Depressants are a category of drug which depress the overall functioning of the Central Nervous System (CNS). These substances cause sedation, muscle relaxation, drowsiness, and if used to excess, coma and death. When taken, some depressants include a rush or high and often disinhibit impulse control and emotions.
These are drugs that are refined from or are synthetic versions of the opium poppy’s active ingredients. These include: opium, morphine, codeine, hydrocodone, oxycodone, methadone, heroin and fentanyl. Fentanyl is a particularly powerful form of Opioid due to its chemical composition, which more quickly crosses the blood brain barrier giving it a faster and stronger high.
Opiates refer to substances extracted from the opium poppy (e.g. opium, morphine, codeine), while Opioids (e.g. methadone, fentanyl) refers to synthetic opiates as well as a generic term for all drugs in this category. They were developed mainly for the treatment of pain, diarrhea, and coughing. Common over the counter items such as cough suppressants, hand sanitizer and alcohol swabs can be desirable as intoxicants.
Most illicit users take these opiates/opioids drugs to avoid emotional and physical pain, to experience the high or euphoria, and to suppress withdrawal symptoms. Active opioid users often experience decreased anxiety, a sense of detachment, drowsiness, and a numbing of difficult feelings and physical pain.
Withdrawal from Opiates can be very painful and includes nausea, vomiting, diarrhea, muscle pain, runny nose, anxiety, panic and an inability to sleep.
Extended use of opioids increases sensitivity to emotional distress, which makes them particularly difficult to withdraw from.
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Sedatives are calming drugs. They are also called minor tranquilizers. One class of Sedatives is called Benzodiazepines and includes Ativan, Clonazepam, Valium and Xanax.
Hypnotics are sleep inducers. They depress most bodily functions, including breathing and muscular coordination. Some examples are Zopiclone and Ambien.
The effects of Sedative Hypnotics are similar to those of alcohol:
- lowered inhibitions;
- physical depression;
- sedation; and
- muscular relaxation.
They also can cause memory loss, tolerance, withdrawal symptoms and addiction.
Benzodiazepines are the most prescribed sedatives and though less toxic than other sedatives, can be very addictive and have dangerous withdrawal symptoms.
When used properly, sedative hypnotics can be beneficial therapeutic adjuncts for the treatment of a variety of psychological and physical conditions. They are not indicated for long term use because tolerance to them can build quickly. Over or prolonged use can cause undesirable side effects including dependence, abuse, addiction and even death.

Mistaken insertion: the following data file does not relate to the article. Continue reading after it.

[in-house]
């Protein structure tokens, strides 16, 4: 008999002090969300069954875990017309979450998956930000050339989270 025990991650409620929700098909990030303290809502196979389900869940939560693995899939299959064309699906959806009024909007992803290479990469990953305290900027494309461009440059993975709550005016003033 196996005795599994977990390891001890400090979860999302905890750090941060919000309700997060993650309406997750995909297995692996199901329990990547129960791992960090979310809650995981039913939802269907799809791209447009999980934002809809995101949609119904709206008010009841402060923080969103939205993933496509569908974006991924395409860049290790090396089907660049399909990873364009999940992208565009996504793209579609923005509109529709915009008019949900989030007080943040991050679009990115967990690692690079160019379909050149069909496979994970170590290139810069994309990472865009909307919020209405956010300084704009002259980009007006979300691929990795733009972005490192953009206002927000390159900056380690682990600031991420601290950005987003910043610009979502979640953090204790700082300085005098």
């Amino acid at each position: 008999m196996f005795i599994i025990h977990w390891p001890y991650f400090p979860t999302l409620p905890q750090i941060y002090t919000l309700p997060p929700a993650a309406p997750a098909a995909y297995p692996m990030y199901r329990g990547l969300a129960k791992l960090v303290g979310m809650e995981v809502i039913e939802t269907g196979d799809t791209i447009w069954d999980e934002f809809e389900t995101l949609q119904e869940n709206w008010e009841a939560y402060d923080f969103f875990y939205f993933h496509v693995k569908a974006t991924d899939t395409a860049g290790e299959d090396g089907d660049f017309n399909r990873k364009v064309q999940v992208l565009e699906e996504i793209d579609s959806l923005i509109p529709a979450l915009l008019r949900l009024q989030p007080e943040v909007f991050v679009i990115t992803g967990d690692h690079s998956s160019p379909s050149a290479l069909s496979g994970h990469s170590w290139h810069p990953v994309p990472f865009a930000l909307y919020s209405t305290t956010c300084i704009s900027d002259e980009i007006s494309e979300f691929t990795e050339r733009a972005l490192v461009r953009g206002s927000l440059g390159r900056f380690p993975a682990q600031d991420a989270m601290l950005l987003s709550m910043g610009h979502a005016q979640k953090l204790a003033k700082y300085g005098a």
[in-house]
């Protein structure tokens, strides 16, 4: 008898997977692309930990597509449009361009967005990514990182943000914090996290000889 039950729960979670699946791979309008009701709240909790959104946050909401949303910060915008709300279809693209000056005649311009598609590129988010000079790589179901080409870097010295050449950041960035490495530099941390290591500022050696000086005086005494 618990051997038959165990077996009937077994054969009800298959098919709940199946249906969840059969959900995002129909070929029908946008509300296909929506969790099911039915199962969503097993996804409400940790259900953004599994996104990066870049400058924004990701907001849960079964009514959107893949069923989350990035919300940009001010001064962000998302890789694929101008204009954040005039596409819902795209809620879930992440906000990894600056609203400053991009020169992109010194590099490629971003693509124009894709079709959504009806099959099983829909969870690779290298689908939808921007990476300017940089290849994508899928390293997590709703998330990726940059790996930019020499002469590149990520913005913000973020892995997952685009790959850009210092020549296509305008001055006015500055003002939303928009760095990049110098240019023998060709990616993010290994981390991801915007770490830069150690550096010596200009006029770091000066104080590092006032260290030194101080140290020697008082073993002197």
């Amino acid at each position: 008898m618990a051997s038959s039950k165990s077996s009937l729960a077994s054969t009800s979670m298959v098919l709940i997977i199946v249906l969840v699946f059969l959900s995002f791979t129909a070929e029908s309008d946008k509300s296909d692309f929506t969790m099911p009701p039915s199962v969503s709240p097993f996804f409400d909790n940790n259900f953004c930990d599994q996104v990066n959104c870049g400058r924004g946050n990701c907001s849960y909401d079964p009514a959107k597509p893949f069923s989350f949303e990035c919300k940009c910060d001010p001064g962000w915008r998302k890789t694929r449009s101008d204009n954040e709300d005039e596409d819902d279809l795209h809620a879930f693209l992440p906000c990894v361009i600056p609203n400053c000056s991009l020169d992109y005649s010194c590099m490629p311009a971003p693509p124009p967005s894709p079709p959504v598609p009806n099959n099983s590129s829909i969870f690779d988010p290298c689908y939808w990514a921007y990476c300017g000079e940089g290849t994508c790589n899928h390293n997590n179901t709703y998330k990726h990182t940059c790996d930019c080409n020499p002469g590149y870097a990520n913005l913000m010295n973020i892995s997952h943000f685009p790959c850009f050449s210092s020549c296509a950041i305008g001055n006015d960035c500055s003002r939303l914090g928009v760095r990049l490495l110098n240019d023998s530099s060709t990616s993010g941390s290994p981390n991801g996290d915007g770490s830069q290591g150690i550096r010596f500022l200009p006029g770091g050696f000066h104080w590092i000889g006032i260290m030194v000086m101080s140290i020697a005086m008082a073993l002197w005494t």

Alcohol is one of the oldest psychoactive drugs in the world. At low to moderate doses, it lowers inhibitions, increases self-confidence, decreases anxiety and promotes sociability. At higher doses, alcohol can lead to intoxication. Intoxication is the result of a combination of factors: mood, expectations, mental/physical tolerance, and past drinking experience as well as the physiological changes caused by elevated blood alcohol levels.
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During a blackout a person appears normal and is awake and conscious but afterwards cannot recall anything that was said or done. If a drinker has only partial recall of events that occurred, they have experienced a brownout.
Alcohol poisoning occurs when large amounts of alcohol are consumed over a short period of time. Drinking too much too quickly can affect your breathing, heart rate, body temperature and gag reflex and potentially lead to a coma and death.
The effects of long term alcohol use on physical health, neurochemistry, and cellular function are more wide-ranging and profound than those of most other psychoactive drugs. It can harm many organs and systems in the body, such as the liver, pancreas, heart, brain, and nervous system. It also contributes to the development of some cancers, such as cancers of the mouth, throat, esophagus, liver, colon, and breast.
Strong links have been found between alcohol use and the occurrence of intimate partner violence. Evidence suggests that alcohol use increases the occurrence and severity of domestic violence. Furthermore, children who witnesses violence or threats of violence between parents are more likely to display harmful drinking patterns later in life.
Heavy Drinking is defined as consuming five or more drinks in one sitting at least five times a month.
What is a standard drink? Click on the following image for more details.